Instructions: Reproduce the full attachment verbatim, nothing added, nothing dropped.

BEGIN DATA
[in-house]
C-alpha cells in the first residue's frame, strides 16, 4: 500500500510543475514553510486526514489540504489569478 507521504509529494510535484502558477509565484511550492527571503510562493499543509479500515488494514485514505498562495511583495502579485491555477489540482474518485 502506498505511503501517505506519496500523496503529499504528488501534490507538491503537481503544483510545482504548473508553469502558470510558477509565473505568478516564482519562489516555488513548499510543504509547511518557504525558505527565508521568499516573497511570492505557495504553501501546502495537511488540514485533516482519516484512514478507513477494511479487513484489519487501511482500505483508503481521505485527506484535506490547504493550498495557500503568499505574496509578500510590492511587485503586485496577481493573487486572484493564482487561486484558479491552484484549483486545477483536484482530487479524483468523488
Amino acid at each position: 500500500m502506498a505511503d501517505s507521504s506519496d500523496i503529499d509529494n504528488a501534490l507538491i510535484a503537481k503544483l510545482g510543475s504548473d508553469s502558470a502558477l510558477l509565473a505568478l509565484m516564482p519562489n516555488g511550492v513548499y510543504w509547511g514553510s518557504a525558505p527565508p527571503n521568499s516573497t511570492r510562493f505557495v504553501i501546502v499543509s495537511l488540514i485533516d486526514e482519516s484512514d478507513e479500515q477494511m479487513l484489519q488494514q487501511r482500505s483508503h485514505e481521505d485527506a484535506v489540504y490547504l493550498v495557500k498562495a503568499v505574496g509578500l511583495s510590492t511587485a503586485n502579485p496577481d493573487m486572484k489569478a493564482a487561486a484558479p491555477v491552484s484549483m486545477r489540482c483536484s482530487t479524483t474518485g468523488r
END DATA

[in-house]
C-alpha cells in the first residue's frame, strides 16, 4: 500500500510543475514553510486526514489540504489569478 507521504509529494510535484502558477509565484511550492527571503510562493499543509479500515488494514485514505498562495511583495502579485491555477489540482474518485 502506498505511503501517505506519496500523496503529499504528488501534490507538491503537481503544483510545482504548473508553469502558470510558477509565473505568478516564482519562489516555488513548499510543504509547511518557504525558505527565508521568499516573497511570492505557495504553501501546502495537511488540514485533516482519516484512514478507513477494511479487513484489519487501511482500505483508503481521505485527506484535506490547504493550498495557500503568499505574496509578500510590492511587485503586485496577481493573487486572484493564482487561486484558479491552484484549483486545477483536484482530487479524483468523488
Amino acid at each position: 500500500m502506498a505511503d501517505s507521504s506519496d500523496i503529499d509529494n504528488a501534490l507538491i510535484a503537481k503544483l510545482g510543475s504548473d508553469s502558470a502558477l510558477l509565473a505568478l509565484m516564482p519562489n516555488g511550492v513548499y510543504w509547511g514553510s518557504a525558505p527565508p527571503n521568499s516573497t511570492r510562493f505557495v504553501i501546502v499543509s495537511l488540514i485533516d486526514e482519516s484512514d478507513e479500515q477494511m479487513l484489519q488494514q487501511r482500505s483508503h485514505e481521505d485527506a484535506v489540504y490547504l493550498v495557500k498562495a503568499v505574496g509578500l511583495s510590492t511587485a503586485n502579485p496577481d493573487m486572484k489569478a493564482a487561486a484558479p491555477v491552484s484549483m486545477r489540482c483536484s482530487t479524483t474518485g468523488r